‘Anyone But Me’ Drops $0.99 Music Video, Greenlights Season 3

By 10/12/2010
‘Anyone But Me’ Drops $0.99 Music Video, Greenlights Season 3

Anyone But Me - Rachael Cantu

Anyone But MeSusan Miller and Tina Cesa Ward aren’t afraid to mix it up and try something new. The two New York-based creators of hit indie drama Anyone But Me spent most of the summer drumming up fan donations in their Web-a-thon fundraising drive to raise enough money to shoot a third season.

With a final count of $33,088 raised, Miller and Ward are calling the drive a success, even if it didn’t hit the amibitious $120k mark they set to fund the entire season. It’s enough to fund at least three episodes, and another donor has stepped in with a bridge loan to cover another two. So come January the cast and crew of the coming of age drama that notched four Streamy Award nominations and a Best Actor win for star Rachel Hip-Flores, are heading back into production.


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Asking for fan donations can only go so far, even for a show as showered with press as Anyone But Me. The next tactic is to turn to the social contract of old—creating content that viewers will pay for. In this case it’s the release today of an exclusive new music video for folk singer Rachael Cantu starring Hip-Flores, Nicole Pacent and other cast from the series.

The video (below) costs $0.99 for a 7-day rental, using the in-video payment system from Dynamo, which sends 70% of the proceeds from sales to content producers, in exchange for hosting the video and taking care of the bandwidth and support costs.

So with still several months to go from now till we get to pick up from Season 2’s cliffhanger possible-breakup of Vivian (Hip-Flores) and Aster (Pacent), the music video serves as a mere amuse-bouche for what’s in store. I had a chance to talk to Miller and try to pry out some hint as to what’s to become of Vivian/Aster romance.

“They’re young and they are going to explore some things,” said Miller. “But, they’re a couple. And in the world of on screen romantic relationships, theirs has a passionate following. So, we don’t want to abandon this couple. If we’re being honest to the age, teenagers do act out when they get their hearts broken or battered and they can’t see the future at that moment. They can’t see far enough ahead.”

“But,” she added a few moments later, “people should not lose heart about Aster and Vivian.”

I asked Miller, herself a former producer of Showtime’s The L Word, about whether her and Ward are hoping to see the show hop to TV in the next year. “We never set out to do it as a pilot or a sample for TV,” answered Miller. “But we want the show to have a life, and if that’s how it happens then we’d be open to it.”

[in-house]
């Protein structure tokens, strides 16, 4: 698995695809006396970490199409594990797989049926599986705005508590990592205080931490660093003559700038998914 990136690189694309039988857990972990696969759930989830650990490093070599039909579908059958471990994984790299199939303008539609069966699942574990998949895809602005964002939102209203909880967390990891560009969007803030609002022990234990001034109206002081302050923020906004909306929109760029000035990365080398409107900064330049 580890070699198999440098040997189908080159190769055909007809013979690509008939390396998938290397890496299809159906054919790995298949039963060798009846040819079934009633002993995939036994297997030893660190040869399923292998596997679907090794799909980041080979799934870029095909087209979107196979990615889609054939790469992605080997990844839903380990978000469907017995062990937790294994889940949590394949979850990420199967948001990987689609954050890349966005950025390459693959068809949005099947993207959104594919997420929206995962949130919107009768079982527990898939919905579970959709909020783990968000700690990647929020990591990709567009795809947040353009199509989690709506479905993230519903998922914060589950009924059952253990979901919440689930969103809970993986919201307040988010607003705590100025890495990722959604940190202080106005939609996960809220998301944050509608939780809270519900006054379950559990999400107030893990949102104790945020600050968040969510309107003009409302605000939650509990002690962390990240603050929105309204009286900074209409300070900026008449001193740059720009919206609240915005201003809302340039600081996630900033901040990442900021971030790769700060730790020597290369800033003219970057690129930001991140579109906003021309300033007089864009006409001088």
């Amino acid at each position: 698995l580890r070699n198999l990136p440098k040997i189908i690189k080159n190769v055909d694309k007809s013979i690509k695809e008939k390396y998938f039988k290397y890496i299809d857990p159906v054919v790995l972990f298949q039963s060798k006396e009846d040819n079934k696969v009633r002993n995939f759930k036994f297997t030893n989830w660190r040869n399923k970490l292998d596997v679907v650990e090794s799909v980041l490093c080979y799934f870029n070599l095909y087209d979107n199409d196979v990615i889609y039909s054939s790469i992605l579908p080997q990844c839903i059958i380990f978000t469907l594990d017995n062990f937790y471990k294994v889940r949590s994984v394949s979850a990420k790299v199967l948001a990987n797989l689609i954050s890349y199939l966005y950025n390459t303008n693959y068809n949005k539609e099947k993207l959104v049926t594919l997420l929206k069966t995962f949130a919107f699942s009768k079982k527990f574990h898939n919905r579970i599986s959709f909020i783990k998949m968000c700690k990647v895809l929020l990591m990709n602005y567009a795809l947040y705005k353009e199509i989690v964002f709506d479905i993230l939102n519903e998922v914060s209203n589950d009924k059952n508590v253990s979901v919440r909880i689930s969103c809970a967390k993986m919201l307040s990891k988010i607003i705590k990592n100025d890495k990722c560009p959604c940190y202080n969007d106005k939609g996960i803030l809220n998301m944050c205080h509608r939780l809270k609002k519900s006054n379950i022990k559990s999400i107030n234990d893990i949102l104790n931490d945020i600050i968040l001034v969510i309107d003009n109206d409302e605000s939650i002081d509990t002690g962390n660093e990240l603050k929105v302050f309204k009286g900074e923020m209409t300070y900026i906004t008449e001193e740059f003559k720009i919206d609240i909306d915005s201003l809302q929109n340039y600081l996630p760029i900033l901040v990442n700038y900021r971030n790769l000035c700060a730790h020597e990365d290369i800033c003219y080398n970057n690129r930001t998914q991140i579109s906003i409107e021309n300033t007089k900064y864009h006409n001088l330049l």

As for the the experiment of the $0.99 music video, it remains to be seen how many fans, either of the web series or of Cantu will chip in for the rental. The idea of an extended payment plan for the full episodes was considered by the ABM team, but so far they have focused on growing the audience.

“We weighed in on the subscription model and ultimately decided against it,” added Miller. “Our thinking was that it’s going to limit the number of fans we’re going to accumulate. This is about growth and I think numbers will be weighed differently for a series like ours. With the music video we’ll experiment with the $0.99 charge to see it, and possibly try something like this with the episodes in Season 3.”

I also was curious about the delicate line the series has ridden in facing risks of being pegged by would-be buyers or sponsors as a ‘lesbian drama,’ despite finding a championing supporters within the gay and lesbian media. Does this in any fashion detract from the broader coming of age stories of the series that are unfolding?

“We don’t use that label [lesbian] to describe it,” said Miller. “We see the show through a larger, more inclusive lens. As part of a larger conversation. Maybe we take a risk putting two women as girlfriends at the center of the story. I don’t know. Certainly the lesbian press wants to focus on that angle. Which is fine. We’re appealing to people who aren’t used to seeing themselves or having their stories told in film or television.”

And maybe that’s what really strikes a chord for me with Anyone But Me. I feel as though as I’m watching the characters of my high school in front of me. Not the pop-comedic archetpyes of something like Glee, but the kind of real people you actually passed in the halls.

“High school lives in all of us,” Miller quipped. “Those dynamics still very much exist.” How wise she really is.

Having watched the music video, I think $0.99 is well worth it on this one. And at the same time, you’re supporting a true indie web series drama that is beating the odds and actually pressing on to make a third season.

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